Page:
The rest of The Poison was played out yet the energy didn’t get any lesser despite tiredness kicking in for many, and the singing got no quieter either. Finally, the album playthrough came to a close with The End, which couldn’t have been better written to sum up the night in one track. The mixture of softness and thrashing metalcore are what defined the early days of Bullet For My Valentine and they were clearly demonstrating all night how they still had it in them despite their more refined sound in recent years. They left the stage fairly abruptly and the crowd chanted a mixture of “Bullet!” and “we want more” as if in a football stadium as they were being lauded like kings.
The lights came back up and by popular demand Bullet For My Valentine were walking back out onstage to the sound of V, the introduction track to their latest album Venom. The crowd didn’t need two guesses as to what would follow – in no time at all they were shredding through debut single from that album No Way Out as the lasers and closed the encore with Hearts Burst Into Fire followed by Waking The Demon that had bursts of pyro to coincide with the kick-drum beats to finish of the 21-month touring cycle they have been on up to now. The onlookers didn’t just let them go though: as the band lingered onstage the chants of “Bullet!” returned. They finally left the stage but the whole venue didn’t get any quieter at all.
Just when the crowd were starting to pour out of the doors, the lights onstage came back up and a sound started to come through the PA again and everyone stopped in their tracks. Then came a sudden explosion (literally an explosion) onstage and Bullet For My Valentine came running back out. This second encore was in the shape of their brand new single which debuted just a couple of weeks ago, Don’t Need You, which was a return to The Poison-style sound that started their careers off so brightly. Surprisingly, there wasn’t a single person around that didn’t know the words despite how recently it was released and it was a fitting end to the night with all the energy that had been displayed across the previous songs.
Overall, an absolute triumph that shows Bullet For My Valentine both have fantastic taste in bands and that they can outshine even the very best after all these years. A fantastic evening throughout, and one that will be remembered for a long time to come. This will go down in history as one of rock’s best shows of the last decade, so keep an eye out for the DVD next year – you won’t want to miss it… [10/10]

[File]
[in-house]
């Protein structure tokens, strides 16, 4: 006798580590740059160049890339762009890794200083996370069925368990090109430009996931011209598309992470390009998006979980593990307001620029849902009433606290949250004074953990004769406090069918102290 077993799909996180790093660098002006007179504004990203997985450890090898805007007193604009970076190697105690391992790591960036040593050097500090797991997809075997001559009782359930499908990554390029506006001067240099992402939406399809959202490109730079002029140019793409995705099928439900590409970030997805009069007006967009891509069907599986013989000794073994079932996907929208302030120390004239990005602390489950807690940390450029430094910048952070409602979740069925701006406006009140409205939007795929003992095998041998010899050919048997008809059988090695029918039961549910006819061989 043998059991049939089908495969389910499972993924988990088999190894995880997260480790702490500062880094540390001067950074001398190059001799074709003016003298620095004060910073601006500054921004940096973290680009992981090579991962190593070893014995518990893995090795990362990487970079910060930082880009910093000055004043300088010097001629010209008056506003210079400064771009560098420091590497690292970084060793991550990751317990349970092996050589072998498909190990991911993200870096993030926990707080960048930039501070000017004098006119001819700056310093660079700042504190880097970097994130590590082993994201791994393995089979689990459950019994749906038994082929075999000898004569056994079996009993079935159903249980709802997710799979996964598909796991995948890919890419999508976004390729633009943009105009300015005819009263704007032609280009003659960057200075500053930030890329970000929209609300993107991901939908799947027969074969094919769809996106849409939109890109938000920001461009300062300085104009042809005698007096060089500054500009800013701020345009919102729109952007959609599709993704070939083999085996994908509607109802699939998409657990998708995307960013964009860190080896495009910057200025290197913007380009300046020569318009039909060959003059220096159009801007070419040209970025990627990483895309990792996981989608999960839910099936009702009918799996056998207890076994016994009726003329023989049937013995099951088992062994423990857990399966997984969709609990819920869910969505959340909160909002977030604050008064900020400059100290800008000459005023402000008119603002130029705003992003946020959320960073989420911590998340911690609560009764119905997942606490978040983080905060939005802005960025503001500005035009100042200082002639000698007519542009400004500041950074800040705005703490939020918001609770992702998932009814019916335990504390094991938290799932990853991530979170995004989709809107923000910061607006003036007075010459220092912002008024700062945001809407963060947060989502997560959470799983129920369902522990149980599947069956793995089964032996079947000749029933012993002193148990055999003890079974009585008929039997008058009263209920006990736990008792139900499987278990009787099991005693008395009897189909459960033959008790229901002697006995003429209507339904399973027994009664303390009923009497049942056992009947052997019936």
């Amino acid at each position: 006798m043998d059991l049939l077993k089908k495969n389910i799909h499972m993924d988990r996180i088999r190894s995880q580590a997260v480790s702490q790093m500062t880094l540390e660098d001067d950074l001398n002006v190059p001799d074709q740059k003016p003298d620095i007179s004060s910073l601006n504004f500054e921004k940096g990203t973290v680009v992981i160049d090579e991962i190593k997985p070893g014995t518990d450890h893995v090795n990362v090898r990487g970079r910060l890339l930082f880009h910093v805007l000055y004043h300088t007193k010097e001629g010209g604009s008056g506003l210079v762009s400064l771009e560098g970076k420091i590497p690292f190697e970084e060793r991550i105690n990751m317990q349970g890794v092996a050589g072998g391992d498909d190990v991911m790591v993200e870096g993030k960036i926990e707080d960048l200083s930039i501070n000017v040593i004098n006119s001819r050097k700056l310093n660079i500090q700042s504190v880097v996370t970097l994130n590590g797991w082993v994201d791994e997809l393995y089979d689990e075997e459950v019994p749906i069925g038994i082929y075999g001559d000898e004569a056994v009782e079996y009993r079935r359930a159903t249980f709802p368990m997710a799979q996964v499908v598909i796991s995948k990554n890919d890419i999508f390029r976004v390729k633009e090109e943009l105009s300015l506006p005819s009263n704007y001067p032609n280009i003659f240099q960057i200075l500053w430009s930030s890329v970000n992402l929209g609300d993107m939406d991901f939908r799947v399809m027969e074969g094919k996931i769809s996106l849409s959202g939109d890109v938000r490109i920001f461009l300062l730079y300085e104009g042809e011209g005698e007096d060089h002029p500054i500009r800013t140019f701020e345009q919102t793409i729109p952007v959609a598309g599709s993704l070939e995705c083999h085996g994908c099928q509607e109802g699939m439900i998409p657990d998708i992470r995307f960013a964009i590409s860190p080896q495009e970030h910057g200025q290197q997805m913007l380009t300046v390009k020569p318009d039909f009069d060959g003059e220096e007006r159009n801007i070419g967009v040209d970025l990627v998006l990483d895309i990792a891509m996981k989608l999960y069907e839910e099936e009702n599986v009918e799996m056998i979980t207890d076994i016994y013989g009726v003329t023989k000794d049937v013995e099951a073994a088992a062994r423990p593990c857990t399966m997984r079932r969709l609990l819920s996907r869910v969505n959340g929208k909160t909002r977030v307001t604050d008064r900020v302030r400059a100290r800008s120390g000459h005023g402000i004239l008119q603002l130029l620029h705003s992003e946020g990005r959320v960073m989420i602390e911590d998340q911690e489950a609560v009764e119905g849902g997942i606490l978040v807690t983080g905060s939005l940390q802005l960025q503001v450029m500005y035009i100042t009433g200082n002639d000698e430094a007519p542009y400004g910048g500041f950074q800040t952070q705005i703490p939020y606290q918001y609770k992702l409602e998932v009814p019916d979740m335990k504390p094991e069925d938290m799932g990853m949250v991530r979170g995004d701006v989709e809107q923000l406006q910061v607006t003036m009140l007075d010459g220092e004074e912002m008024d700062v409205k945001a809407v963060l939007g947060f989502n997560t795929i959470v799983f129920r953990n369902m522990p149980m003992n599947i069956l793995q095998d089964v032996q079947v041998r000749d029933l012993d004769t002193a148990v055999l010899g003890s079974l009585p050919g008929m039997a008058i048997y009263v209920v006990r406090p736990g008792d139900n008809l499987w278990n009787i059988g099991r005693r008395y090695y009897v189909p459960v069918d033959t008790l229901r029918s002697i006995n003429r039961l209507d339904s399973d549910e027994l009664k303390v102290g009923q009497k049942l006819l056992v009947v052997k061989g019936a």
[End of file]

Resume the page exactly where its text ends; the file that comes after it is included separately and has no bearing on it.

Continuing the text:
Japanese pop/metal trio Babymetal have been announced as the support for a Metallica show, just a matter of days after being confirmed as support for Guns N Roses on their Japanese dates. The show in question is the January 11th date in Seoul, South Korea as part of the metal giants’ Worldwired tour.
Su-Metal said: “We’ve looked up to Metallica for so long and to be able to join them on their tour is a dream come true. It will be our first performance for 2017 so we are really looking forward to receiving a lot of good energy from them to kick off the new year!!”
“I’m sure by now you know exactly what Black Mourning Light Metal Festival is: a festival focused on black metal and doom, with a love of death and darkness. If your band falls under these categories, and you think you’d be a good fit at Black Mourning Light, then please fill out the application form below and I will get back to you after checking out your music.
Please note, that for this, our third year, I am including one major stipulation: a Dropbox link with a folder that contains your band’s logo in a vector format, a 320kbps MP3, and a 300 dpi band promo photo. This is for the festival posters, the promotional video I will be making, and used for print promo of the festival. Not including this link will be grounds for ignoring your application, and not having all the items listed in the folder will be grounds for ignoring your application.
One of the biggest changes we’ve made to the application process for 2017 is the inclusion of the tech rider in the application form. This info will be passed onto our sound tech to make sure your band sounds as good as possible, and to ensure we have all of the gear they need to do their job as good as possible. Although we try our best to have most of everything backlined for Black Mourning Light, please fill out the tech rider section as if we were not backlining a single thing, just for our own ease of understanding your needs. Meaning, inform us of your exact drum/guitar/bass/keys set up, including brands and model numbers for amp heads if possible.
As always, thank you for your interest and support of Black Mourning Light.”